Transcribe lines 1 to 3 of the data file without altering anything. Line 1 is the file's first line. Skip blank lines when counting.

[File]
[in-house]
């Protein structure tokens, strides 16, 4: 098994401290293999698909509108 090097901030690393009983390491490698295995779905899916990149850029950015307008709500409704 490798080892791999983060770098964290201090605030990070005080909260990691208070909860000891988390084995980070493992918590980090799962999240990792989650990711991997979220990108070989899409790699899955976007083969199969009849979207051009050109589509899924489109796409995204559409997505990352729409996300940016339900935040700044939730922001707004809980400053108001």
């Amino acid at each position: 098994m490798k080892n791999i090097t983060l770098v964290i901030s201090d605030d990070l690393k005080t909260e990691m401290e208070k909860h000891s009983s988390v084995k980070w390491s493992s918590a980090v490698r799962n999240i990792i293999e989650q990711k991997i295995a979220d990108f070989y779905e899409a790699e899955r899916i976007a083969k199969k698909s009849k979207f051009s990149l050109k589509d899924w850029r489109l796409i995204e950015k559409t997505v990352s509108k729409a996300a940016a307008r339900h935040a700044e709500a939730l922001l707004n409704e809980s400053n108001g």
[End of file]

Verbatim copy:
[in-house]
């Protein structure tokens, strides 16, 4: 098994401290293999698909509108 090097901030690393009983390491490698295995779905899916990149850029950015307008709500409704 490798080892791999983060770098964290201090605030990070005080909260990691208070909860000891988390084995980070493992918590980090799962999240990792989650990711991997979220990108070989899409790699899955976007083969199969009849979207051009050109589509899924489109796409995204559409997505990352729409996300940016339900935040700044939730922001707004809980400053108001």
């Amino acid at each position: 098994m490798k080892n791999i090097t983060l770098v964290i901030s201090d605030d990070l690393k005080t909260e990691m401290e208070k909860h000891s009983s988390v084995k980070w390491s493992s918590a980090v490698r799962n999240i990792i293999e989650q990711k991997i295995a979220d990108f070989y779905e899409a790699e899955r899916i976007a083969k199969k698909s009849k979207f051009s990149l050109k589509d899924w850029r489109l796409i995204e950015k559409t997505v990352s509108k729409a996300a940016a307008r339900h935040a700044e709500a939730l922001l707004n409704e809980s400053n108001g």